“MBTI actually started gaining popularity from last year, but this year it blew up and so has the number of our members,” said Sung Ki-won, a psychology counselor and the vice manager of the MBTI & Health cafe who goes by the nickname Kaga.
“It’s a good thing that people ask questions about themselves to find out who they really are, what they like and how they function. A question about myself can lead to better questions about my relationships with other people. But a concern is that because it’s spreading fast across the internet, people generalize about others to criticize a certain group of people or someone in particular. It’s not harmful as long as it stays within the boundaries of entertainment, but some people always take it one step further.”
The most scientific yet
Like all other new trends that gained spotlight this year, the MBTI fad was much aided by the coronavirus, which kept people indoors and hooked on their smartphones. People shared the results of their test with their peers through online chatrooms and encouraged them to do so as well to compare how similar or different they are. And companies targeting the younger generation did not fail to catch on.
Select shop LU42 began a Flower MBTI-type test last month, promising to donate 1,000 won (90 cents) per each respondent to the medical staff working amid the pandemic. The test asks 13 questions to the interviewee, who is given a flower and a list of traits that are considered their innate aspects. You could be an aquilegia who’s not afraid to take on challenges or a control-freak Veronica, or a peaceful phlox with a tender heart.
Design company Plus X, which was in charge of producing the test, said that the goal of a 100-million-won donation was made within just a day of opening the service, with over 1.38 million sharing their results with their peers. It was particularly popular among millennials and Gen Z.
“People have been going through tough times this year,” Plus X said. “We took the questions from the conventional MBTI Test and recreated them. We interpreted the test in the theme of flowers to help people feel a sense of consolation from busy city life.”
Another company that made its own MBTI-esque test, but based on different snacks, also proved popular. Snack start-up company Snackpot created their test also using questions from the original. After answering 12 questions, interviewees are given a snack and its accompanying traits, such as an honest and self-motivated mint candy. It has been tried by 10 million people as of Dec. 9.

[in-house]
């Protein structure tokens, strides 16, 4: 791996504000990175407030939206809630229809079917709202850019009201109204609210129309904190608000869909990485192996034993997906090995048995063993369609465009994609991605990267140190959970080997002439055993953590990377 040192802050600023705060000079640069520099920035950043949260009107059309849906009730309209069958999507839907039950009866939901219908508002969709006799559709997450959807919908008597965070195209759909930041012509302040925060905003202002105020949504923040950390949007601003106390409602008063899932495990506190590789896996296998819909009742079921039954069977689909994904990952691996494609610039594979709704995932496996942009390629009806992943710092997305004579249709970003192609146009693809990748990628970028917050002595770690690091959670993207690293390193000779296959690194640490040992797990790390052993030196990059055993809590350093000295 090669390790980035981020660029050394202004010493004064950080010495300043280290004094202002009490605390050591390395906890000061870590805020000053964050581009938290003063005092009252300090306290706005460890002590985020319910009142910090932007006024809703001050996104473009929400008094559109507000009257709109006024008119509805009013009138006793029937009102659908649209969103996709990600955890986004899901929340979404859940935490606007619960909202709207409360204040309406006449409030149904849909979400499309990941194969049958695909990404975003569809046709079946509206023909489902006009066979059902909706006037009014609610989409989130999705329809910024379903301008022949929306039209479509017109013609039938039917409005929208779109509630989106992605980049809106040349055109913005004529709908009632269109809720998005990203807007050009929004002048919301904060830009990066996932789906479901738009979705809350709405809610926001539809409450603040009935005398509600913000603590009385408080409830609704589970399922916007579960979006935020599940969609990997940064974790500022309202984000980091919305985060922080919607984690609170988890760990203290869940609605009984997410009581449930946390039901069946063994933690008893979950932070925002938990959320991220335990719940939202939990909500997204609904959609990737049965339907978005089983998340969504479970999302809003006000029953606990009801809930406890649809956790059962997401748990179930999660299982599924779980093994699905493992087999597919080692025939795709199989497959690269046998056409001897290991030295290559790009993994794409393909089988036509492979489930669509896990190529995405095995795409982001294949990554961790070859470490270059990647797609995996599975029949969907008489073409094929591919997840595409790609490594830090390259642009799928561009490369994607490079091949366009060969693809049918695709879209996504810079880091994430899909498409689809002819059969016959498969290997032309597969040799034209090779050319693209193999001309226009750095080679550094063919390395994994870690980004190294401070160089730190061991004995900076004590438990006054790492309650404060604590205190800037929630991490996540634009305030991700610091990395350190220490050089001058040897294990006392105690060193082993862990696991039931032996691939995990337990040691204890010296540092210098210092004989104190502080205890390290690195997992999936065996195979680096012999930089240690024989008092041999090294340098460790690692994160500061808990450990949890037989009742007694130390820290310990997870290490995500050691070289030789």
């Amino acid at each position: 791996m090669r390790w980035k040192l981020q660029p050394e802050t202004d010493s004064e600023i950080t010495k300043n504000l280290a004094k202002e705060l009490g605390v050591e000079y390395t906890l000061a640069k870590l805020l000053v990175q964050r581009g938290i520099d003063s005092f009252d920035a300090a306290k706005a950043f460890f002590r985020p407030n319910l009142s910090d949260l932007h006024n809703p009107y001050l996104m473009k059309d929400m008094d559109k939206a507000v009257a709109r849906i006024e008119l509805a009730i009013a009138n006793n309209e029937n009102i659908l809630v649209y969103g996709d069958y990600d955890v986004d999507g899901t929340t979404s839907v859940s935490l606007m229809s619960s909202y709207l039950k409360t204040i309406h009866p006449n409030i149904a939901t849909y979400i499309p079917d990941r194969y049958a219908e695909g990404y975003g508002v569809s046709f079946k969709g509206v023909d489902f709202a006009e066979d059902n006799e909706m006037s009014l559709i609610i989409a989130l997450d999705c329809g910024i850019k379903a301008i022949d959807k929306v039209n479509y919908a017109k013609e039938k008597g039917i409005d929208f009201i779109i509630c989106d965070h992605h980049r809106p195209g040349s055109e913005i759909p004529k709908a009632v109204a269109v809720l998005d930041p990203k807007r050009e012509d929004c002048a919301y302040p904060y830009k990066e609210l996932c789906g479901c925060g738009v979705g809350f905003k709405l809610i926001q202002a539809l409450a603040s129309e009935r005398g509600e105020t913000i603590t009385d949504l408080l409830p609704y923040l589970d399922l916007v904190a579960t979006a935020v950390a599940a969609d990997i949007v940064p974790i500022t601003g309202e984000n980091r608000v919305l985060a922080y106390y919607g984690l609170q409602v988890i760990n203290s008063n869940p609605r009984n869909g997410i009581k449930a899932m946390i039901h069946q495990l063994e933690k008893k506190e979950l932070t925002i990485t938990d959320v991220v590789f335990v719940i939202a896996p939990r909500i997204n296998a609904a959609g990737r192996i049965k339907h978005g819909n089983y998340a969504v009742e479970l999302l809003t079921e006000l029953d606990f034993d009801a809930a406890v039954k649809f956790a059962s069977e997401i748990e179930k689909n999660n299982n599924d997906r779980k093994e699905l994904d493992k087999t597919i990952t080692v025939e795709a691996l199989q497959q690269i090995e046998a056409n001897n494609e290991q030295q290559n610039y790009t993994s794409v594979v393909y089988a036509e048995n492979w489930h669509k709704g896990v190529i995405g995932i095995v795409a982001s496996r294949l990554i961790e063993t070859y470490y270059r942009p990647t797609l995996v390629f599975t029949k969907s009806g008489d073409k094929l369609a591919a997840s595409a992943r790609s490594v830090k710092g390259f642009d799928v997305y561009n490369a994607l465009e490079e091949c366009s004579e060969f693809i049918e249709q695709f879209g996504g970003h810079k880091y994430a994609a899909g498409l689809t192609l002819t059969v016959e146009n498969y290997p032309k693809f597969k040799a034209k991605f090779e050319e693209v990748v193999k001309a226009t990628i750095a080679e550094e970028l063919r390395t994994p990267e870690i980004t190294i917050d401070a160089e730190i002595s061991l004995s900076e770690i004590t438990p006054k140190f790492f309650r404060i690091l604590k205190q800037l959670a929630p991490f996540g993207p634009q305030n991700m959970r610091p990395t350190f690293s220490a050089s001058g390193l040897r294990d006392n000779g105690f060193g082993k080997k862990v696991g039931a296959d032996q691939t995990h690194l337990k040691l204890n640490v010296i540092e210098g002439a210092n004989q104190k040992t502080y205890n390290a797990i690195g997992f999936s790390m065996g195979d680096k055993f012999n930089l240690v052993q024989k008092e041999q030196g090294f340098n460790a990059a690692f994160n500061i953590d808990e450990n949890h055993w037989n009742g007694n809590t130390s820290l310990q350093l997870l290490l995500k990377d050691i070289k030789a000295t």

“Just as different snacks have different tastes, textures and images, we thought it would be fun for people to link themselves to the traits of different snacks,” said Chang Moon-young, co-founder of Snackpot. “We wanted to create something that people could use and experience themselves, and concluded that a personality test would be the best. There have been similar tests, but one using snacks has not been tried before.”
Along with the entertainment value, psychology Professor Lee Dong-gwi at Yonsei University cited millennial's and Generation Z’s interest in themselves and their egos as another factor for the MBTI fad. In a crisis, such as the coronavirus, the human instinct automatically turns to things that are certain and tangible — oneself. And when stuck at home alone, people suddenly have more time to contemplate who they really are.
“People have both the instinct to focus on themselves as well as the urge to communicate with others around them,” said Lee. “The MBTI trend does both of that. Since the MBTI has names of each type that are relatively easy to understand, it makes it easier for people to tell who’s similar with them and who’s not. It’s like pop psychology — it’s easy and it’s fun.”
A cause for concern
Taking the official MBTI questionnaire and the follow-up consultation sessions are pricy, like most psych tests and consults. But a website called 16personalities provides a “free MBTI Test” for anyone with no hidden strings attached. The website was developed by a British company named Neris Analytics Limited and a total of over 40 million people have taken the test, according to the site, 70,000 of which are from Korea.